Now, Mr. Knightley displayed his good characteristics throughout the story. One example of his high character is when they are at the ball. Harriet has no one to dance with, and Mr. Elton is asked to dance with her, but he replies harshly and walks away. After seeing this, Mr. Knightley takes it upon himself to do the right thing and asks Harriet to dance. Emma sees this and is seemingly impressed by his kindness towards Harriet, even after he has told Emma over and over again that Harriet is not of their social ranks.
Knightley shows other superiority in his character just by being a friend to Emma, especially when she fancies other men, namely Frank Churchill. Mr. Knightley, though opinionated about Churchill's character, still remains good friends with Emma and listens to her and tries to give her a better perspective of the big picture. Even when Mr. Knightley believes that Emma's affections for Churchill were stronger than friendship, he comes to console her, knowing that he is in love with her himself.
Sticking by Emma, Knightley is performing a moral act in Kantian view, as he may not want to hear about Churchill, but he does listen, and then replies.
To look at the other side, Churchill's letter to Mrs. Weston was able to redeem some of his character, as in a Kantian view, by deceiving everyone and hurting Jane in the interim, Churchill was performing acts which he did not want to do, but needed to. This can be seen as a moral act since he did not want to hurt others. He talks about his actions towards Emma, "I cannot deny that Miss [Emma] Woodhouse was my ostensible object-but I am sure you will believe the declaration, that had I not been convinced of her indifference, I would not have been induced by any selfish views to go on.-Amiable and delightful as Miss Woodhouse is, she never gave me the idea of a young woman likely to be attached, and that she was perfectly free from any tendency to being attached to me, was much my conviction as my wish"ÃÂ (287-88).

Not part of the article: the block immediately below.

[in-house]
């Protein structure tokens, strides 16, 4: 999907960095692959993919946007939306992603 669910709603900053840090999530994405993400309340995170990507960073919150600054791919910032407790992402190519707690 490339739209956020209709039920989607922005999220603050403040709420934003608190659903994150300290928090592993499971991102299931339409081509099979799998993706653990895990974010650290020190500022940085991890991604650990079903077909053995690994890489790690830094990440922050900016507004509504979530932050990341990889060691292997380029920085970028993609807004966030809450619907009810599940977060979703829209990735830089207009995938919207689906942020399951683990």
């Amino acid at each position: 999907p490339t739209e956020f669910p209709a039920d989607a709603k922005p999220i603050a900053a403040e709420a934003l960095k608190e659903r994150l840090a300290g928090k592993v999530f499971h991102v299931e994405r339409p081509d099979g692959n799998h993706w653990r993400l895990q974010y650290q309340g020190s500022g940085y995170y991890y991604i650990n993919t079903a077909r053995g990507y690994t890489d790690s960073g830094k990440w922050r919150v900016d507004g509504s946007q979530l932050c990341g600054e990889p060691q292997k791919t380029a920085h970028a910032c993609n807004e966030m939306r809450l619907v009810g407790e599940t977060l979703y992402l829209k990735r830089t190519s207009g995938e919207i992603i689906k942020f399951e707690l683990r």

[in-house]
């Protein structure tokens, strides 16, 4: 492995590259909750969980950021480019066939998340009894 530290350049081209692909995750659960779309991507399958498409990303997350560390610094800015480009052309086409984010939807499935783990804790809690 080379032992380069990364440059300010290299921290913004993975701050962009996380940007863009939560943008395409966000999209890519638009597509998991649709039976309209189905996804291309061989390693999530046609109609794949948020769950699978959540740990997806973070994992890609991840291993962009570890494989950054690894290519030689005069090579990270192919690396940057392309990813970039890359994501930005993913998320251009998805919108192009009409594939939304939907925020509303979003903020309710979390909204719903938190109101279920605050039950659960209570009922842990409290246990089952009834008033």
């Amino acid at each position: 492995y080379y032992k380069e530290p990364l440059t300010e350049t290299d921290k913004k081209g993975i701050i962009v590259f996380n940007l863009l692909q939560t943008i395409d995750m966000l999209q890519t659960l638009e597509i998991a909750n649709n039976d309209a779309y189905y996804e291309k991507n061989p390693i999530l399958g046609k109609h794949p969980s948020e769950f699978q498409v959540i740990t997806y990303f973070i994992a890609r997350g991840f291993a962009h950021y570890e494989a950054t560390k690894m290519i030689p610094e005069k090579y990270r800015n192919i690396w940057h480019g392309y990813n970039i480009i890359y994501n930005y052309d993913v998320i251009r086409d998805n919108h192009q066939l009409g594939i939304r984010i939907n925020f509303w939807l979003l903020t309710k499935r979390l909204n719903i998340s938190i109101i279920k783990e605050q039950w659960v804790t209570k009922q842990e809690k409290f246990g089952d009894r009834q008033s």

To be fair, Mr. Knightley's superior character can also be interpreted as something that is only in his best interest towards Emma. Mr. Knightley presumably waits for Emma to mature before proposing. His character may only appear superior as he is trying to further Emma along in her maturity development on the path to his proposal of marriage.
However, it seems clear that Churchill's actions towards everyone, specifically Emma and Jane were not of a good character, as he deceives and causes pain to both women. Mr. Knightley, though sometimes harsh towards Emma, is looking out for her best interest as she matures. Mr. Knightley's superior character to that of Frank Churchill can also be surmised as a wisdom which has been gained by age and maturity that Churchill has yet to experience. In the end, both characters are ostensibly good, moral characters, and Emma was correct in her assertion.